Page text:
There are quite a lot of factors in this calculation that are known to the publisher and unknown to you. Therefore it is a good idea to ask them what they propose. They may also propose compensating for the lower amount by adding a royalty after sold copies; it is certainly nice to get some extra for several years after the book has been translated, but make sure to use realistic figures: if their first print-run is 1,000 books, and they offer a royalty with which you break even at 10,000 copies, then their scheme sounds unrealistic.
Also, consider taking only one book for April 2009, and leave the second one to someone else. 350,000 words until April is a very tight deadline indeed; it would not leave you enough time to keep a reasonable amount of time for your present clients.
Further issues that you should definitely clarify with the publisher: once the MS is submitted, it will be edited. What is your responsibility after that? If the author speaks the target language and he/she will also take a look, be prepared that it can entail a lot of extra work to you. Been there, done that. Make sure that you are compensated for your time and effort.
As others have pointed out: do not make excessive concessions. It is certainly nice to have a book translation published - but 165,000 (or 350,000) words is a lot for having a great reference. Get informed, and have the specific details fixed in the contract. Publishers often present you with a boilerplate contract, in which your responsibility is set out in detail, but not theirs (e.g., the publisher undertakes that the MS will be edited by a qualified native expert of the subject field, sent back to the translator for approval by a certain deadline, the book will then be published by another deadline, in XX copies at USD YY/copy, etc.).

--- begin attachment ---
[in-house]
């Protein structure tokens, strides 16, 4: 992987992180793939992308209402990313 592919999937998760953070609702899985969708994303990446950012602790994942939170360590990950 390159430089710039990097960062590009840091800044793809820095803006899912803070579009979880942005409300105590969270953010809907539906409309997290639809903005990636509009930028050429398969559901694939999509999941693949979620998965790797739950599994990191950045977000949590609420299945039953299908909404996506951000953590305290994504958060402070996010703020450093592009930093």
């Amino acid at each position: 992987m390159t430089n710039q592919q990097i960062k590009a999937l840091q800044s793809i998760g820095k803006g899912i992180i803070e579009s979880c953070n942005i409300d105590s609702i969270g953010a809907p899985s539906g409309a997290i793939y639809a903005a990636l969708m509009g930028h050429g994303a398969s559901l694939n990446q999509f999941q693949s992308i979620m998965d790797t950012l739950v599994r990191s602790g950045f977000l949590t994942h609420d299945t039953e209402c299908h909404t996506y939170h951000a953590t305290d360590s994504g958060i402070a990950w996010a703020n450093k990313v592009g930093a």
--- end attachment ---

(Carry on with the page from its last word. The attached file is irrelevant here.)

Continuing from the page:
| || || |
| Here's my math on this... || Nov 3, 2008 |
Total volume: 352900 words
Deadline: 1 April
Days to deadline: 148
Weeks to deadline: 21 weeks
Minus 1 week for Xmas
Minus 1 week for illness
Minus 2 weeks for proofreading, revision etc.
Equals 17 weeks
Equals 20759 words per week
That, my friend, is a very, very serious workload. I know I certainly couldn't manage that for a full 4 months.
Oh, and building a glossary? That can also be very time consuming.
Better to split the project between two translators, build a glossary together (assuming the subject is the same) and work on this through to April while also providing services to your other clients.
[Edited at 2008-11-03 16:29]
| some advantages for you || Nov 4, 2008 |
All else being equal, it takes less time to translate 160,000 words of a single text on a single subject than it would take to translate 32 texts of 5,000 words each on a variety subject matters. Or 80 texts of 2,000 words each--you get the picture.
Another advantage to big projects like this is the assurance of a steady workflow. If you already get more work offers than you can handle, all the time, then this is not much of an advantage. But if you occasionally experience slow periods, it may be worthwhile to accept a slightly lower rate in exchange for a steady diet, rather than your turning down the project and going it feast-or-famine at your usual rate.
Taking this into account, I think it is not bad business to offer a "volume discount" for such a large project.
The issue of the workload and time commitment is another matter entirely, however, and I'd be uncomfortable taking on a project that represents a full-time commitment for 5 months.